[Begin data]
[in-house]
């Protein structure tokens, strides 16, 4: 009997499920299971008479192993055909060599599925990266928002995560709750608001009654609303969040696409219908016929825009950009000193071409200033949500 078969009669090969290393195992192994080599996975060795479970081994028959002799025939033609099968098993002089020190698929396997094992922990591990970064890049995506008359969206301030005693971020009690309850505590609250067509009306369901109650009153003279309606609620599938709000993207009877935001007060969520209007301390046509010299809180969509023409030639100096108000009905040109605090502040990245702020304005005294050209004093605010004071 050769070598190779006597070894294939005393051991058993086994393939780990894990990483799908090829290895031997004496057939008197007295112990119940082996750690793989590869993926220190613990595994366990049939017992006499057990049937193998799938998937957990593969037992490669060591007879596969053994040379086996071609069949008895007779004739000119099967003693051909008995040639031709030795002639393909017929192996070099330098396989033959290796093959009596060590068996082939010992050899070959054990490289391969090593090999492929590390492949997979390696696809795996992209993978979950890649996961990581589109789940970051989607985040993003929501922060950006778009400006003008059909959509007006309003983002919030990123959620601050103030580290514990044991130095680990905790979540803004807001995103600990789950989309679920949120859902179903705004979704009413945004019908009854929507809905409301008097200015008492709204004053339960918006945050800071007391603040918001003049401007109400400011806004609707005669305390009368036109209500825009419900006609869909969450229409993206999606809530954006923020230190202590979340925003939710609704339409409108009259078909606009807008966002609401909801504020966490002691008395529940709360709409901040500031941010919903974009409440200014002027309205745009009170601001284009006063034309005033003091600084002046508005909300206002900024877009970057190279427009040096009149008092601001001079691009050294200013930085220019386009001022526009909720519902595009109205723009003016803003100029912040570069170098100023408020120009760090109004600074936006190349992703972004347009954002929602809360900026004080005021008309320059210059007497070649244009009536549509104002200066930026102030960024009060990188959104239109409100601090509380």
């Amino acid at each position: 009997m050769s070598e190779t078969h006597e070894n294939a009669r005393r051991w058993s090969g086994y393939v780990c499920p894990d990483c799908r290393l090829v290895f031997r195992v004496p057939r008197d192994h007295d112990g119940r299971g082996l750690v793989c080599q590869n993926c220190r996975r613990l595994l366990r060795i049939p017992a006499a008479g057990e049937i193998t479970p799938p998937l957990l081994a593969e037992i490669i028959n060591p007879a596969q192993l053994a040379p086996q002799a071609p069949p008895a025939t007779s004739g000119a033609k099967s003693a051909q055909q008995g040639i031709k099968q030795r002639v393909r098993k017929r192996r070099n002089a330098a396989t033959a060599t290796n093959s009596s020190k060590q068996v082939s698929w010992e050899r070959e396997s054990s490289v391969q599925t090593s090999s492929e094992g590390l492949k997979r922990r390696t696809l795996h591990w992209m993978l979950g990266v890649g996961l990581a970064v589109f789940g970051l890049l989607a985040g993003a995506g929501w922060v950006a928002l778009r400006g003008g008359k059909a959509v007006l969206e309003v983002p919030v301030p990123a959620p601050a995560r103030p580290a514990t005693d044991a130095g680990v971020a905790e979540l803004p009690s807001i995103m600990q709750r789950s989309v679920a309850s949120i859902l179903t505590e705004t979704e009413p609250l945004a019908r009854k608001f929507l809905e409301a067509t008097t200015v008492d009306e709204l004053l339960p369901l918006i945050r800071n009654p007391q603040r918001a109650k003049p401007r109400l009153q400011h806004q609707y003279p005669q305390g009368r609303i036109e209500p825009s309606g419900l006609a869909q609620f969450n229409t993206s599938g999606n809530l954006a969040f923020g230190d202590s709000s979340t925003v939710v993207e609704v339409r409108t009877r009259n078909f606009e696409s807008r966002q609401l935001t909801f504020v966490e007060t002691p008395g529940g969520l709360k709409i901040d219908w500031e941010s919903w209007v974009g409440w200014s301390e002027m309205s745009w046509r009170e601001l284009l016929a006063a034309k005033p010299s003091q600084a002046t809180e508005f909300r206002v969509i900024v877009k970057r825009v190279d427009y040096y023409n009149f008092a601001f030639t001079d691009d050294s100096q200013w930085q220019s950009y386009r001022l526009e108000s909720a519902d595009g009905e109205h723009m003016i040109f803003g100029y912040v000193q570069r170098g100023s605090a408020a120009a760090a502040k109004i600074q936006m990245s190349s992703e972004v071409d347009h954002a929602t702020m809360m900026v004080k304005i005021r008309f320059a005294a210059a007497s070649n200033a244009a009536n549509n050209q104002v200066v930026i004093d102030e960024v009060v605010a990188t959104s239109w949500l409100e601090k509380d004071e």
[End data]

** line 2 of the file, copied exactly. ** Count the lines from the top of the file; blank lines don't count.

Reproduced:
């Protein structure tokens, strides 16, 4: 009997499920299971008479192993055909060599599925990266928002995560709750608001009654609303969040696409219908016929825009950009000193071409200033949500 078969009669090969290393195992192994080599996975060795479970081994028959002799025939033609099968098993002089020190698929396997094992922990591990970064890049995506008359969206301030005693971020009690309850505590609250067509009306369901109650009153003279309606609620599938709000993207009877935001007060969520209007301390046509010299809180969509023409030639100096108000009905040109605090502040990245702020304005005294050209004093605010004071 050769070598190779006597070894294939005393051991058993086994393939780990894990990483799908090829290895031997004496057939008197007295112990119940082996750690793989590869993926220190613990595994366990049939017992006499057990049937193998799938998937957990593969037992490669060591007879596969053994040379086996071609069949008895007779004739000119099967003693051909008995040639031709030795002639393909017929192996070099330098396989033959290796093959009596060590068996082939010992050899070959054990490289391969090593090999492929590390492949997979390696696809795996992209993978979950890649996961990581589109789940970051989607985040993003929501922060950006778009400006003008059909959509007006309003983002919030990123959620601050103030580290514990044991130095680990905790979540803004807001995103600990789950989309679920949120859902179903705004979704009413945004019908009854929507809905409301008097200015008492709204004053339960918006945050800071007391603040918001003049401007109400400011806004609707005669305390009368036109209500825009419900006609869909969450229409993206999606809530954006923020230190202590979340925003939710609704339409409108009259078909606009807008966002609401909801504020966490002691008395529940709360709409901040500031941010919903974009409440200014002027309205745009009170601001284009006063034309005033003091600084002046508005909300206002900024877009970057190279427009040096009149008092601001001079691009050294200013930085220019386009001022526009909720519902595009109205723009003016803003100029912040570069170098100023408020120009760090109004600074936006190349992703972004347009954002929602809360900026004080005021008309320059210059007497070649244009009536549509104002200066930026102030960024009060990188959104239109409100601090509380």